(a) Yes (b) No?
This question could have been asked in many different ways. “How long can I be out of Canada and not give up my Canadian tax status?” Or the opposite question, “How long can I be out of Canada before I have to worry about my tax responsibilities switching to another country?” Or the classic question, “Can I take my money and run? And not worry about the long arm of Canadian tax?”
Work is changing and people can work more places in the world and they can take their work with them in a way that was completely unthought of even a year ago or ten years ago. I can think of several multinational workers I have worked with this week alone. One is in Miami but doing remote work for Brazil. One is German and working remotely from Columbia. A very frequent one in Canada is a worker that leaves Canada for the winter and continues to work remotely from the Caribbean or Mexico or the USA.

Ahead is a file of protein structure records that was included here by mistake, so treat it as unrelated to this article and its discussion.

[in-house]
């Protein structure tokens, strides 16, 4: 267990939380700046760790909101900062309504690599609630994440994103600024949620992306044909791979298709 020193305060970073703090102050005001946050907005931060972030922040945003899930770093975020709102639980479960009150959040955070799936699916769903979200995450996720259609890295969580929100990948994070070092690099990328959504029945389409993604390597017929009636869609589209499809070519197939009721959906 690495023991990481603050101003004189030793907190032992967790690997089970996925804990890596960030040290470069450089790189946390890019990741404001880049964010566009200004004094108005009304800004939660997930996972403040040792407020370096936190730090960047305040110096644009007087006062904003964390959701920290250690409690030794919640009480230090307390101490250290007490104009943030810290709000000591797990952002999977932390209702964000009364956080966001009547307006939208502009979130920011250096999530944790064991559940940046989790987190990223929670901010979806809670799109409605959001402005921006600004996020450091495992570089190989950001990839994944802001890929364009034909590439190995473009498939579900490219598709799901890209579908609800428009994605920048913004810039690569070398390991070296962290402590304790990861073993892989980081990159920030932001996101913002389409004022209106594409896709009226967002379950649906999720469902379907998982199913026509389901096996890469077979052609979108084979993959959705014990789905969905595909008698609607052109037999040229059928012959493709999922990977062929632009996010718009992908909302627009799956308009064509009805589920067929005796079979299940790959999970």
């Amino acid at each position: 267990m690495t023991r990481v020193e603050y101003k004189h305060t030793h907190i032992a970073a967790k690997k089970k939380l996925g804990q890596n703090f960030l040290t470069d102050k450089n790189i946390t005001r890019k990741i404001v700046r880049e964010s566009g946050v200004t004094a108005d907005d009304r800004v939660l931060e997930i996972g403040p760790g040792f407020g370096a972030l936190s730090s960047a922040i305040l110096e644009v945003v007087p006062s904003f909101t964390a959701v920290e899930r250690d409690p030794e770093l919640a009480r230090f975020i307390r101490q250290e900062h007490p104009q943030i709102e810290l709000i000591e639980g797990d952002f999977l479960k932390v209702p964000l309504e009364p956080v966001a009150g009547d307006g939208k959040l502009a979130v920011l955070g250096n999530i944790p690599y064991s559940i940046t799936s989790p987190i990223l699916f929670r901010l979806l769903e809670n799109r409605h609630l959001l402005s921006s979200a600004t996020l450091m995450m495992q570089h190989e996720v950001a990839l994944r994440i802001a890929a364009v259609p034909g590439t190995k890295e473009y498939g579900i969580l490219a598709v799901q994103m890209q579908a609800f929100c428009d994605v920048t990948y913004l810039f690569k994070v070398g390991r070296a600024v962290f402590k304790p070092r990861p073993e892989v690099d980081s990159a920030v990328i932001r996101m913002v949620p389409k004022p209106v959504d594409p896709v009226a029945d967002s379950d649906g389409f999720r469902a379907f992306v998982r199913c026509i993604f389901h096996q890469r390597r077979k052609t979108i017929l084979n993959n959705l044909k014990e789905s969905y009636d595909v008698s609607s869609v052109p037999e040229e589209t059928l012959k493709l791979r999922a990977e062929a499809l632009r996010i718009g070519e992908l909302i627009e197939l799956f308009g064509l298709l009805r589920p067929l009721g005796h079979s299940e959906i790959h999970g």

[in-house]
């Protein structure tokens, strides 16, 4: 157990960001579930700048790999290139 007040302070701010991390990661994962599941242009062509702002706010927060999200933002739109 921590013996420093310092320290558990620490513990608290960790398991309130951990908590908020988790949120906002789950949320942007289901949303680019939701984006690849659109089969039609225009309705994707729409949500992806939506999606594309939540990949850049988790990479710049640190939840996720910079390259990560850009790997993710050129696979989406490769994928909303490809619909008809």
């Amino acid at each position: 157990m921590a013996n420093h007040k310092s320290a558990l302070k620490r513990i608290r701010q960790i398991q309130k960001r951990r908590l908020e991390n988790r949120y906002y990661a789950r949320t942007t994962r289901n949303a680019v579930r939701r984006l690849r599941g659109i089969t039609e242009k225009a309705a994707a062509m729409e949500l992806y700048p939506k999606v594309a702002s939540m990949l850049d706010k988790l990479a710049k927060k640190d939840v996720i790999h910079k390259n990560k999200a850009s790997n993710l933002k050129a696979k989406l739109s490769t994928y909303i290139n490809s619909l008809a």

The answer to the question “If I leave Canada for six months (183 days) can I stop paying Canadian income taxes?” is normally no. But a longer explanation is needed. Each country and in particular tax treaties between countries need to be consulted to determine if a person has responsibilities as a taxpaying resident of a country. Generally, when a person exits one country, they enter another country for tax. It is hard to be “stateless” for tax and not owe tax to at least one country. Also, the action of leaving and entering can have exit tax and in some cases arrival tax.
Tax advisors like Gilmour Group consult tax treaties and national tax acts to help people determine which country they are a resident of and thus what country that they pay taxes. Tax treaties have a checklist that we use to guide the decision.